I was raised as a Conservative Jew. It suited my family and me well. Hebrew school a few times a week and services a few times a month. I was very active in my youth group and I always knew that being Jewish was not just a religion to me, but a part of who I was at my core.
As I got older, I stopped going to synagogue as much. I remember finding a local shul near college and going during High Holidays but I did not attend much more than that.
When I met the man I was going to marry, he was not Jewish. He’s still not! We had a discussion early on about how I accepted his background, but Judaism was something that mattered to me and that would matter to me if we had children. He understood that and had no issue with it at all. I think he liked that I felt so strong about my faith.
So, we had an interfaith-friendly Rabbi marry us and it was a beautiful ceremony. My husband stomped on the glass like a pro and many were surprised that he did not grow up watching that tradition his whole life!
We adopted our daughter four years ago. We contacted the local synagogue and inquired about how to get her converted and how to go about a baby naming. Even though we were not current members, they helped us tremendously and our daughter is now considered as Jewish as I am. She enjoyed the experience at the mikveh, too.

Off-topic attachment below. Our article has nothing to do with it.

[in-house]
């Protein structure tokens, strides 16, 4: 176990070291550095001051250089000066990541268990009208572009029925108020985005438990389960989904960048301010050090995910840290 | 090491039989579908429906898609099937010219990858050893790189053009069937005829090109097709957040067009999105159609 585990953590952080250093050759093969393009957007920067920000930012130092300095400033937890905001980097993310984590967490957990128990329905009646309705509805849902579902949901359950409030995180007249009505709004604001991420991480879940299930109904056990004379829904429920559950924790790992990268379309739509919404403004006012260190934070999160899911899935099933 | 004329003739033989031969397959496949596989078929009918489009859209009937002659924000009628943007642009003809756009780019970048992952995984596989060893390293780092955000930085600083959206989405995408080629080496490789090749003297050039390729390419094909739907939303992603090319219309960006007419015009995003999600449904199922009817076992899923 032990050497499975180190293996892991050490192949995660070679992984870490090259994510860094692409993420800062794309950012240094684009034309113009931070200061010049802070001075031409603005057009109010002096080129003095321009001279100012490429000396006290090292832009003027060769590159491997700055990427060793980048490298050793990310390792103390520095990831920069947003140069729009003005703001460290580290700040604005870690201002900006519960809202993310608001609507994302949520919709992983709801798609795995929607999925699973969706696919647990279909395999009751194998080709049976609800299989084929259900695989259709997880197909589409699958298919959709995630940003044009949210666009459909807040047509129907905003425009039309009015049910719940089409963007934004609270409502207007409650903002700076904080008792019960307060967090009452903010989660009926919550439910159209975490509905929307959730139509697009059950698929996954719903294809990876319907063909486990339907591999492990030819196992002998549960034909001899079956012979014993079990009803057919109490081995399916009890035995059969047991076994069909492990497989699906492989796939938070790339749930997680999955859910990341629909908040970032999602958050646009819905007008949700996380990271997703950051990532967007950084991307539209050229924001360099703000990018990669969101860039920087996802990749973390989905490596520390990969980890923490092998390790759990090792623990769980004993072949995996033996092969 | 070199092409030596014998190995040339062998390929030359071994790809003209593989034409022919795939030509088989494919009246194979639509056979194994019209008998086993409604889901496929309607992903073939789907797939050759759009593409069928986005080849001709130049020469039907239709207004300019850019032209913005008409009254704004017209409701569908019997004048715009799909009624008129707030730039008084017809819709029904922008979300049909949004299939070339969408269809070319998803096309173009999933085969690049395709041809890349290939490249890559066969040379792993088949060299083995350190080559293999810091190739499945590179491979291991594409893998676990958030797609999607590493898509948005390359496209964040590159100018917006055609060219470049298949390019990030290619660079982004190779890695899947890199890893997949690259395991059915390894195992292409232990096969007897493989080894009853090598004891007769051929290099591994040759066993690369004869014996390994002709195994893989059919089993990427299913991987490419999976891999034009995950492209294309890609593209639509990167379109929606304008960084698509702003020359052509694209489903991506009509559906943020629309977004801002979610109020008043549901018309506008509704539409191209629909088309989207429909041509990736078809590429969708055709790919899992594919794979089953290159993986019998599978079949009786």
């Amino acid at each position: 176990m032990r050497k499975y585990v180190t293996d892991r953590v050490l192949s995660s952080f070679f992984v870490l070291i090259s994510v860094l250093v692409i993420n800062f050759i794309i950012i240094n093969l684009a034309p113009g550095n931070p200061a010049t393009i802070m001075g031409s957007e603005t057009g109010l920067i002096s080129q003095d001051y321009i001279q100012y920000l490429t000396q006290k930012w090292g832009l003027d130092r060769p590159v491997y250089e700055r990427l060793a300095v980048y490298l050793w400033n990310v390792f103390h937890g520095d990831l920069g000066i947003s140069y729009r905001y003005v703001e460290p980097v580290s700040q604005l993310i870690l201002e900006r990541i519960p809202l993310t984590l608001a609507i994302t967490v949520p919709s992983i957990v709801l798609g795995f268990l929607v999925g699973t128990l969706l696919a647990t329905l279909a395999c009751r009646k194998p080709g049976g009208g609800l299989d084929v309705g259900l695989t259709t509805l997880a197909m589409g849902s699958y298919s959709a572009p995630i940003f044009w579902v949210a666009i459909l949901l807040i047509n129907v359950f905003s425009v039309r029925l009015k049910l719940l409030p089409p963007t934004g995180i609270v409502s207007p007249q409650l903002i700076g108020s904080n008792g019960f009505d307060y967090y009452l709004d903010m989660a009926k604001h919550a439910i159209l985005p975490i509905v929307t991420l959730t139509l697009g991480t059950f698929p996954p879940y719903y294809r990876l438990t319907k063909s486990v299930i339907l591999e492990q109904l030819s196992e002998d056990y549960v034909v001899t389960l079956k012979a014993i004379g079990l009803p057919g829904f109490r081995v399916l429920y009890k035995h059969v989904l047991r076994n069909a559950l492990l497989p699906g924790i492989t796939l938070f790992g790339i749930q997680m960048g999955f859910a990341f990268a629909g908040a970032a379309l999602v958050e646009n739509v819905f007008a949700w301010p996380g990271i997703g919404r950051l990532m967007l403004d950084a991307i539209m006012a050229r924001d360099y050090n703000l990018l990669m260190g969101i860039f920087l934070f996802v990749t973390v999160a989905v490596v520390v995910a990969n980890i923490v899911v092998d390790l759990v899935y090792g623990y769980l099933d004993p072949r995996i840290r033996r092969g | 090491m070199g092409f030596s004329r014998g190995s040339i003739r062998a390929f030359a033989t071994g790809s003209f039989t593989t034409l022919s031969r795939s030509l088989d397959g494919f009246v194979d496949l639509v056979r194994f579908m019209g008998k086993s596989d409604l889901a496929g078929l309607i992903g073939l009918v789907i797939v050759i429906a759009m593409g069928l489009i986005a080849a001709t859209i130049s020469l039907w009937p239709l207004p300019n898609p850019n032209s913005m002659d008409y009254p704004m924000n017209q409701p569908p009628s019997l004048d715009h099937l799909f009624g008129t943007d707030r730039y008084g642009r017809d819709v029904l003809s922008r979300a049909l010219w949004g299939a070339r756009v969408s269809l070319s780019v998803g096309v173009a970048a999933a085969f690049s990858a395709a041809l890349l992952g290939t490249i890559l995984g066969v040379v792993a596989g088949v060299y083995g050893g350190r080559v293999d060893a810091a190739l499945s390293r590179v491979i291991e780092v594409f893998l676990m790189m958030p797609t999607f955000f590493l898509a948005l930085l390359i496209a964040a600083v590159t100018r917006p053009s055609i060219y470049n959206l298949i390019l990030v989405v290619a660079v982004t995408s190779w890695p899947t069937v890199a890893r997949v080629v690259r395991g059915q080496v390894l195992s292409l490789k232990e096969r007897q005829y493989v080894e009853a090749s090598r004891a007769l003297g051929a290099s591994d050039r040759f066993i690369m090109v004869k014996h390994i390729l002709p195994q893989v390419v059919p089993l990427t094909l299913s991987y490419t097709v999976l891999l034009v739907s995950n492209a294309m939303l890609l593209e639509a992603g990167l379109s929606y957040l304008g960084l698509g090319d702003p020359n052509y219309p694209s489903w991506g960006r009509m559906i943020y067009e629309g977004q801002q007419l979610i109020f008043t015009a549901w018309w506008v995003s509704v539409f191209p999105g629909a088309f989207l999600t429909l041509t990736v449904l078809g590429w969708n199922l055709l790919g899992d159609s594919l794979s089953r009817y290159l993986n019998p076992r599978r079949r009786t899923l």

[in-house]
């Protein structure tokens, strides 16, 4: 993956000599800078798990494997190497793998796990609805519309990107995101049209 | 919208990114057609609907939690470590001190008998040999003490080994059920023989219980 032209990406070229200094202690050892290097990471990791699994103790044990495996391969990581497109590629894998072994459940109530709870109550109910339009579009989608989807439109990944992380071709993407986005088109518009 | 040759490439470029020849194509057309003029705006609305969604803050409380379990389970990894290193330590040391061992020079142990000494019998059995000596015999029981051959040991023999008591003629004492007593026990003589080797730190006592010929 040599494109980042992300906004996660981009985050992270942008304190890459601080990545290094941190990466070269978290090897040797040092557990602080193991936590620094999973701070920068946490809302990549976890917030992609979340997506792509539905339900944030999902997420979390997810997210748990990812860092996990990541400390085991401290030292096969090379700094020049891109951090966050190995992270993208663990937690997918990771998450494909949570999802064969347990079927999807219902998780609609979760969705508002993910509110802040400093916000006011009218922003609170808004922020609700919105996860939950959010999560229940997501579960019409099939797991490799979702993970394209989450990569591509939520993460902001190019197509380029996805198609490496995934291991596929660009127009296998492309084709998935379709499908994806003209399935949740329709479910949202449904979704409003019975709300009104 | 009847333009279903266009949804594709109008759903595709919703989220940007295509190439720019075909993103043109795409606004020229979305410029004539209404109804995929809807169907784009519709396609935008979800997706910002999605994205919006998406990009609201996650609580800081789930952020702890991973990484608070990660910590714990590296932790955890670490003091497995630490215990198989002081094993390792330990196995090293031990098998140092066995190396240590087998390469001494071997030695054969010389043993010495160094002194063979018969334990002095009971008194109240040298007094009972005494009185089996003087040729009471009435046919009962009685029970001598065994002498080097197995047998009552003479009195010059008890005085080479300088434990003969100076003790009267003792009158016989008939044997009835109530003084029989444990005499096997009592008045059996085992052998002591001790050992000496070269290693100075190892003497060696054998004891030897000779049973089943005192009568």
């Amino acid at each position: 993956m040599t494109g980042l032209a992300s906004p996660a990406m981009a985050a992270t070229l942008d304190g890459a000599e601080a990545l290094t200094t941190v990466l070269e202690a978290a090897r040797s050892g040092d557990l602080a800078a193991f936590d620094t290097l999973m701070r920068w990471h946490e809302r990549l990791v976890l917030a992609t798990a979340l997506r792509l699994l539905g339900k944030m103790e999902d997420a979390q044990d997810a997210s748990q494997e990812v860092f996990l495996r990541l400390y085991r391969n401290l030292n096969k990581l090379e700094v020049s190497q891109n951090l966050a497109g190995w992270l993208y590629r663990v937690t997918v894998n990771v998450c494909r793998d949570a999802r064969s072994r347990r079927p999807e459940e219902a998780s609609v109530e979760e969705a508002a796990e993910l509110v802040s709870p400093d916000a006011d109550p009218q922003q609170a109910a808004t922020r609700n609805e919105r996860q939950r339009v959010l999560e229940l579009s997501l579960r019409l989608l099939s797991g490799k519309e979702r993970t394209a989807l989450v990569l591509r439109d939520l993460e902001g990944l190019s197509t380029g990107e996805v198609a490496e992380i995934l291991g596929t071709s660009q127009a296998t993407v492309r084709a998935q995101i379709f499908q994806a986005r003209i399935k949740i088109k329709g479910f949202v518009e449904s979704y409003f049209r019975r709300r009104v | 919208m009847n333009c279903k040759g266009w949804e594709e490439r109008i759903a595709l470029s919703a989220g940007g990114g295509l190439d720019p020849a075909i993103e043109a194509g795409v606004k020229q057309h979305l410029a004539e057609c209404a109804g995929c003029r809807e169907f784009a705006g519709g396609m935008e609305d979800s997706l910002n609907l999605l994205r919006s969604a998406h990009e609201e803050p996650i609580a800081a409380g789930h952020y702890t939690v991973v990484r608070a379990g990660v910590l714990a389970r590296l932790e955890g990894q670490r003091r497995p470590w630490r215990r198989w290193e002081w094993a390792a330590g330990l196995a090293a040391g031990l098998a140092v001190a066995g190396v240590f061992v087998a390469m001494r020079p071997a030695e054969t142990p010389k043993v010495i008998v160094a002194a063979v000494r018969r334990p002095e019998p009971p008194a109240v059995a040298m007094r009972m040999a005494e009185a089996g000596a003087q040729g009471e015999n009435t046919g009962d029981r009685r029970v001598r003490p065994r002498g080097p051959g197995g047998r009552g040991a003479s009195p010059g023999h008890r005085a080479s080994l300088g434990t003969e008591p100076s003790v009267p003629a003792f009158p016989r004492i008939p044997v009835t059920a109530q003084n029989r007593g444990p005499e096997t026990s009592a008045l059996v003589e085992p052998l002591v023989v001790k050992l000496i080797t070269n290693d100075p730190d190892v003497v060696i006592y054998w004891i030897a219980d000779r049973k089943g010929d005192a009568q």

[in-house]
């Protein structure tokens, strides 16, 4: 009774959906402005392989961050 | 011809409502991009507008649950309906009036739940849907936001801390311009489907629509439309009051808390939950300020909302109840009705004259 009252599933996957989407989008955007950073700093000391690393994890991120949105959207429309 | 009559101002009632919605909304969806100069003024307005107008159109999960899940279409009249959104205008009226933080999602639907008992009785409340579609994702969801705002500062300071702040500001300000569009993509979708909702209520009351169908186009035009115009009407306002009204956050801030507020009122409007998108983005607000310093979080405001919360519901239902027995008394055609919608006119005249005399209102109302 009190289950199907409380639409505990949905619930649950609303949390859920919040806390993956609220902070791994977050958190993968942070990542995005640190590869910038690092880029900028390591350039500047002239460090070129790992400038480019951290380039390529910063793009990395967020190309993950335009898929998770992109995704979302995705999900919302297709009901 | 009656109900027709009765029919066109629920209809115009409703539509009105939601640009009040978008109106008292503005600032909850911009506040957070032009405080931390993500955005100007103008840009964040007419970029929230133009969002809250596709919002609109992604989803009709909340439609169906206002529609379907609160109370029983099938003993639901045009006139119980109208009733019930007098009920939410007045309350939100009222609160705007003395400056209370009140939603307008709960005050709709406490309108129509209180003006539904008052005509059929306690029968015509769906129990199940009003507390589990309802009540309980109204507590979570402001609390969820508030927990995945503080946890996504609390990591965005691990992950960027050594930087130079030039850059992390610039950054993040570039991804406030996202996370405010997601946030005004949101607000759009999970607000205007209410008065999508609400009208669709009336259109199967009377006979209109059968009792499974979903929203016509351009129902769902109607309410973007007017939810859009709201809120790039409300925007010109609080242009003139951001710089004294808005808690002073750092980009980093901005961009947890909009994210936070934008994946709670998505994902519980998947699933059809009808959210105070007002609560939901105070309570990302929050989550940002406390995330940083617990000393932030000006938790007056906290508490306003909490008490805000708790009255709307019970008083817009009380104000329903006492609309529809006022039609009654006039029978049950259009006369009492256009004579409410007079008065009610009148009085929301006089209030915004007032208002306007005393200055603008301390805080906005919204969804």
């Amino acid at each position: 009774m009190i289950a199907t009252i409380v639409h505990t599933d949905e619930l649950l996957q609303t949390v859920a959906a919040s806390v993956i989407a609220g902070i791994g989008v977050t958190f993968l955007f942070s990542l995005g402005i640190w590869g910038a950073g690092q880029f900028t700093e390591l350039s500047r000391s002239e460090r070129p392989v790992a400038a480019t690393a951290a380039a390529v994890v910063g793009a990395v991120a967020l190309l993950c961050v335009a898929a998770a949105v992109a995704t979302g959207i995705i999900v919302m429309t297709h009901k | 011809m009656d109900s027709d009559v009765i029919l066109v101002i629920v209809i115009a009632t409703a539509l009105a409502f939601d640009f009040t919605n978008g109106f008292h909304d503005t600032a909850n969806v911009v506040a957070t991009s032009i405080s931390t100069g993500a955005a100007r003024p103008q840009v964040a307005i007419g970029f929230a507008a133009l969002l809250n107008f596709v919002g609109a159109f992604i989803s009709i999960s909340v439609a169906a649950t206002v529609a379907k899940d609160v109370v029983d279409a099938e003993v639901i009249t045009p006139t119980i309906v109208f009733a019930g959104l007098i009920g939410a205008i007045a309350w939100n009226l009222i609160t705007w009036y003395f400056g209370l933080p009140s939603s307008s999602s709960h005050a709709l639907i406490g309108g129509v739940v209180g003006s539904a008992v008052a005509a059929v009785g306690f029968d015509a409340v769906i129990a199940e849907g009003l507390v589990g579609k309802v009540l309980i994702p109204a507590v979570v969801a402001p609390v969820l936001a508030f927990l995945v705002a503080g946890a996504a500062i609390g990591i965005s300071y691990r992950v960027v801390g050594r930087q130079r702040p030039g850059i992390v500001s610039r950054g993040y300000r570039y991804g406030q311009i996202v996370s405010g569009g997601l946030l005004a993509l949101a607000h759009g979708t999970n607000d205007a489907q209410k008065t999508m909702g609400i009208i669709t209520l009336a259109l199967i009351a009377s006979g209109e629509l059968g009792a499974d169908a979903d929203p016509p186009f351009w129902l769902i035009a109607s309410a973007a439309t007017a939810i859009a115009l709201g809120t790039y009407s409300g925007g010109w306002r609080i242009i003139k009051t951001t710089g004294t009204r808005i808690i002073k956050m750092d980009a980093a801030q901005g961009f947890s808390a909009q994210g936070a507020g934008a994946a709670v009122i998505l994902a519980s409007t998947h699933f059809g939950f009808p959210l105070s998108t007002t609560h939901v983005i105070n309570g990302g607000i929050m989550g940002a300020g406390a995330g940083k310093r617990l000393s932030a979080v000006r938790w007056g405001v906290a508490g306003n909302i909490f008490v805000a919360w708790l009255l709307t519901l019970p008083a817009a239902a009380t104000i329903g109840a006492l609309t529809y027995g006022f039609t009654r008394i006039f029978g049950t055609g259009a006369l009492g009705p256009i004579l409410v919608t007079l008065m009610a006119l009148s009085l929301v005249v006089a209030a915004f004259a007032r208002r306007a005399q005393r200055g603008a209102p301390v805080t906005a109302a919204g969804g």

This year, we have all gone to the same synagogue for the two Bat Mitzvah’s of the daughters of two of my oldest friends. Friends from Hebrew School and USY. Sitting there, listening to the familiar chants and songs, I was transformed back to the girl I once was.
I cherish being Jewish. I love the tradition and the spirituality and the rush I get from the sound of Hebrew being spoken.
I loved introducing that world to my daughter. Although she is a bit young to start her formal Jewish education, the services we attended were a good extension of what we are building on at home.
My daughter told anyone who would listen, “I am going to synagogue because I am Jewish!” She was so proud, even though she had no idea why.
I listened to the sermons by the rabbi and he made sense to me in a new way, a grown-up way. When I was younger, I did not have the capacity to sit through the “boring” parts. As an adult, I realized there were no boring parts!
I hope my daughter learns to love our religion and culture and understand that it’s part of the fabric of who she is. I also hope that she never has to worry or fear that she is different or alone because of our background. Instead, I hope she finds a peace in it like I did.
This year, I watched two girls become adults in the Jewish community. Two girls who I remember from the days of diapers and naps and birthday parties and playing. Two girls who made me so proud to know them and to be a part of their lives.
My daughter will be one of these girls someday. Her whole life is ahead of her and I hope, and maybe even pray, that she will realize how important Judaism is to her just like I know it is to me.